House on Haunted Hill |
directed by William Malone
(Warner Bros., 1999)
Characters in horror movies never learn the basic rule of survival: stick together.
The characters in House on Haunted Hill (a remake of the 1958 original starring Vincent Price) are smart enough to figure that out near the beginning. But, after acknowledging the collective wisdom of staying put, they all wander off alone or in pairs anyway to get themselves lost, frightened and/or killed. Don't these people ever watch movies?
The setting -- an abandoned insane asylum where unspeakable atrocities occurred -- is a good one, if a bit cliched. The plot -- an eccentric millionaire offers wads of cash to a bunch of strangers who survive a night in the place -- is equally strong, if hackneyed. The cast -- Geoffrey Rush, Famke Janssen, Ali Larter, Taye Diggs, Chris Kattan, Peter Gallagher and Bridgette Wilson -- is excellent. Especially good is Rush as the flambuoyant theme park mogul Steven Price, who plays the role with a thick slice of delicious ham and is a dead ringer for the late, great Vincent.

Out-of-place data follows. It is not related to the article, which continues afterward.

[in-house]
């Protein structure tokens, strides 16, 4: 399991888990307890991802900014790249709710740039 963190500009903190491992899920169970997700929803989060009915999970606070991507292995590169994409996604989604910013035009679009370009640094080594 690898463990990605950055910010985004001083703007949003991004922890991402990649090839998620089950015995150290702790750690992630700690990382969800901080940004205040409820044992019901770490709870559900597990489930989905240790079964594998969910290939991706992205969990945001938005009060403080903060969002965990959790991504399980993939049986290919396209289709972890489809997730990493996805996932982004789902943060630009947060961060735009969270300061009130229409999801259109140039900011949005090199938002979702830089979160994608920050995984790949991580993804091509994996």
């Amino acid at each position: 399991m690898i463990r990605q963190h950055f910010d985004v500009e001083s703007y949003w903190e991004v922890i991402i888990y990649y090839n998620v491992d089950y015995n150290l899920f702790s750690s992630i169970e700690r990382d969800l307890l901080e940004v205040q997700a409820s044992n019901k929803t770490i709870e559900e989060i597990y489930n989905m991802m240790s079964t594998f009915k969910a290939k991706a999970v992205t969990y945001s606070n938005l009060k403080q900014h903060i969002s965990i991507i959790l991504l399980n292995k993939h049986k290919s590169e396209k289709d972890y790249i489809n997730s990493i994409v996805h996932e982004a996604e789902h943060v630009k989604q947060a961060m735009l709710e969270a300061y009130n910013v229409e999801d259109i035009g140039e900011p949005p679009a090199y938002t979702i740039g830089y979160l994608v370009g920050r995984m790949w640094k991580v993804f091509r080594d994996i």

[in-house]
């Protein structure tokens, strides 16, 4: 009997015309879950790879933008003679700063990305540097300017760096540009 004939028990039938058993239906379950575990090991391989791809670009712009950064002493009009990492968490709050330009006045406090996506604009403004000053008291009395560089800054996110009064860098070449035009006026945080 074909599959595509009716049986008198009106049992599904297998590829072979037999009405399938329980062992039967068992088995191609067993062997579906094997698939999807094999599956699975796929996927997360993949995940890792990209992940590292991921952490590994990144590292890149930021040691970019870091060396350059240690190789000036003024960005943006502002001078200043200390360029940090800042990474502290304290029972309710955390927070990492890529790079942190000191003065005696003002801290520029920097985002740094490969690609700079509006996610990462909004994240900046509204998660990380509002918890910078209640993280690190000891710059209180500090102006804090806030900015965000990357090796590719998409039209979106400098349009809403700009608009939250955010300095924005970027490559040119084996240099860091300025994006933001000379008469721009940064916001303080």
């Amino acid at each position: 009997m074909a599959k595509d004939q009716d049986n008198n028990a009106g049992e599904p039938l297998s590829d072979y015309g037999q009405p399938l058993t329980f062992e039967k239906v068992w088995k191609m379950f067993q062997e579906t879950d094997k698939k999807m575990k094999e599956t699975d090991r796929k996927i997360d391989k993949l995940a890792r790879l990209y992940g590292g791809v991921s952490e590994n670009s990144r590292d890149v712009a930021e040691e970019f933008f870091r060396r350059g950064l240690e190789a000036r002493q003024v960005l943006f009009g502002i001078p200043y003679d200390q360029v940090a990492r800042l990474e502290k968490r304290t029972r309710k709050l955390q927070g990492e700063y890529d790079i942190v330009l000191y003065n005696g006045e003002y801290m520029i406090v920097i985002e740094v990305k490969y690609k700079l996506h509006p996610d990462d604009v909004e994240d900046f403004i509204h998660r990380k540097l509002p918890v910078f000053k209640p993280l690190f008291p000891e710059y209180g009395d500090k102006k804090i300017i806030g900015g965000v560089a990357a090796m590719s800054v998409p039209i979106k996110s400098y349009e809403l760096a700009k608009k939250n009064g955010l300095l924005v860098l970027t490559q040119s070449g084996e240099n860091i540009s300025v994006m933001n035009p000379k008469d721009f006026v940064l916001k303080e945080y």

So what went wrong?
Somewhere along the way, filmmakers forgot that it's the story, not the special effects, that make a movie truly scary. The film builds nicely, with some scenes of genuine horror and creepiness. Those prone to nightmares may take some imagery home with them. But instead of sticking with a stylish and psychological theme that works, House goes for a big evil that utterly wrecks the climax and finale.
A clue for the director: you had us with the inexpensive effects involving the evil shrink, Dr. Vannacutt (Jeffrey Combs), but you lost us with the big-budget CGI creepshow that followed. Throwing money at a movie doesn't promise success. Grossness evokes disgust, not fright. And when "exciting" plot twists stop making sense, you need to rethink your strategy.
Besides Rush, the film benefits from particularly good performances from Kattan as the nervous young property owner, Larter as the girl next door in peril, and Diggs as the reluctant but earnest hero.
Still, an actor can only be as good as the material, and this script ran out of gas halfway home.